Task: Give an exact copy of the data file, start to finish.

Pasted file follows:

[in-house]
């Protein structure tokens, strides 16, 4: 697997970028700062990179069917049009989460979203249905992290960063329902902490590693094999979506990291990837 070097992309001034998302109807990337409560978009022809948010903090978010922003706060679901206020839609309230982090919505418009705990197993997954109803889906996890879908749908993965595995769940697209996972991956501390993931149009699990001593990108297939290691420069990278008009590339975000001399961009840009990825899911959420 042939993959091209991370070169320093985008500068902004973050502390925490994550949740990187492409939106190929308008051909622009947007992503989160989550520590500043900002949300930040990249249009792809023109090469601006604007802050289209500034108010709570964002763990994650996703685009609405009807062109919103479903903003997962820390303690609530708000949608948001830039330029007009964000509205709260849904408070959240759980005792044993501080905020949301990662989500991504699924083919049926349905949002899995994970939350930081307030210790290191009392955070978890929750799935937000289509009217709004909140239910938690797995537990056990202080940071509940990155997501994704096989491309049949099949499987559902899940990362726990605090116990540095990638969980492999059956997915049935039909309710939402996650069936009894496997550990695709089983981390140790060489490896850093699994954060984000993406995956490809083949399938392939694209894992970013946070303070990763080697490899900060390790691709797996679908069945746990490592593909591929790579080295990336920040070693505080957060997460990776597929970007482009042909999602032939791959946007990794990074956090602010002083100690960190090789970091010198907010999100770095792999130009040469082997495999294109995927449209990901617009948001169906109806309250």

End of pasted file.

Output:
[in-house]
């Protein structure tokens, strides 16, 4: 697997970028700062990179069917049009989460979203249905992290960063329902902490590693094999979506990291990837 070097992309001034998302109807990337409560978009022809948010903090978010922003706060679901206020839609309230982090919505418009705990197993997954109803889906996890879908749908993965595995769940697209996972991956501390993931149009699990001593990108297939290691420069990278008009590339975000001399961009840009990825899911959420 042939993959091209991370070169320093985008500068902004973050502390925490994550949740990187492409939106190929308008051909622009947007992503989160989550520590500043900002949300930040990249249009792809023109090469601006604007802050289209500034108010709570964002763990994650996703685009609405009807062109919103479903903003997962820390303690609530708000949608948001830039330029007009964000509205709260849904408070959240759980005792044993501080905020949301990662989500991504699924083919049926349905949002899995994970939350930081307030210790290191009392955070978890929750799935937000289509009217709004909140239910938690797995537990056990202080940071509940990155997501994704096989491309049949099949499987559902899940990362726990605090116990540095990638969980492999059956997915049935039909309710939402996650069936009894496997550990695709089983981390140790060489490896850093699994954060984000993406995956490809083949399938392939694209894992970013946070303070990763080697490899900060390790691709797996679908069945746990490592593909591929790579080295990336920040070693505080957060997460990776597929970007482009042909999602032939791959946007990794990074956090602010002083100690960190090789970091010198907010999100770095792999130009040469082997495999294109995927449209990901617009948001169906109806309250």